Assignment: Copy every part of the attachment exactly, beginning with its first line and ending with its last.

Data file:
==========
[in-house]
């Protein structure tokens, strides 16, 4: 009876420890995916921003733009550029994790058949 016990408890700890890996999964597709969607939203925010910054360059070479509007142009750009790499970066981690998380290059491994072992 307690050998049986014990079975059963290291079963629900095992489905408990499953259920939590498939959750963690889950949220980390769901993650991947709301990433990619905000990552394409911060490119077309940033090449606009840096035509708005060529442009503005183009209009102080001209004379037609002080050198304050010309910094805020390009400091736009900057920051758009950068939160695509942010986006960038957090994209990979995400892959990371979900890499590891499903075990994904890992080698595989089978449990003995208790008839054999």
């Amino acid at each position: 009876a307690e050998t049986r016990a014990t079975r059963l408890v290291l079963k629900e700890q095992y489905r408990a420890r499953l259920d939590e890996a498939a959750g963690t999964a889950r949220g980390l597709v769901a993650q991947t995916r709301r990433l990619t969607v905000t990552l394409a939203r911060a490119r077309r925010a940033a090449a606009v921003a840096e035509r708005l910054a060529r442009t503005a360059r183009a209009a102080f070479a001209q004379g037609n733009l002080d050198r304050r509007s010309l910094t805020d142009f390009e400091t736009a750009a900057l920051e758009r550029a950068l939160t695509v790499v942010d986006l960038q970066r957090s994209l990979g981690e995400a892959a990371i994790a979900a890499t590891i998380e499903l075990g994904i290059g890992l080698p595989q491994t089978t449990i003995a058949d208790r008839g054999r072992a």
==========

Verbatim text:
[in-house]
């Protein structure tokens, strides 16, 4: 009876420890995916921003733009550029994790058949 016990408890700890890996999964597709969607939203925010910054360059070479509007142009750009790499970066981690998380290059491994072992 307690050998049986014990079975059963290291079963629900095992489905408990499953259920939590498939959750963690889950949220980390769901993650991947709301990433990619905000990552394409911060490119077309940033090449606009840096035509708005060529442009503005183009209009102080001209004379037609002080050198304050010309910094805020390009400091736009900057920051758009950068939160695509942010986006960038957090994209990979995400892959990371979900890499590891499903075990994904890992080698595989089978449990003995208790008839054999």
């Amino acid at each position: 009876a307690e050998t049986r016990a014990t079975r059963l408890v290291l079963k629900e700890q095992y489905r408990a420890r499953l259920d939590e890996a498939a959750g963690t999964a889950r949220g980390l597709v769901a993650q991947t995916r709301r990433l990619t969607v905000t990552l394409a939203r911060a490119r077309r925010a940033a090449a606009v921003a840096e035509r708005l910054a060529r442009t503005a360059r183009a209009a102080f070479a001209q004379g037609n733009l002080d050198r304050r509007s010309l910094t805020d142009f390009e400091t736009a750009a900057l920051e758009r550029a950068l939160t695509v790499v942010d986006l960038q970066r957090s994209l990979g981690e995400a892959a990371i994790a979900a890499t590891i998380e499903l075990g994904i290059g890992l080698p595989q491994t089978t449990i003995a058949d208790r008839g054999r072992a």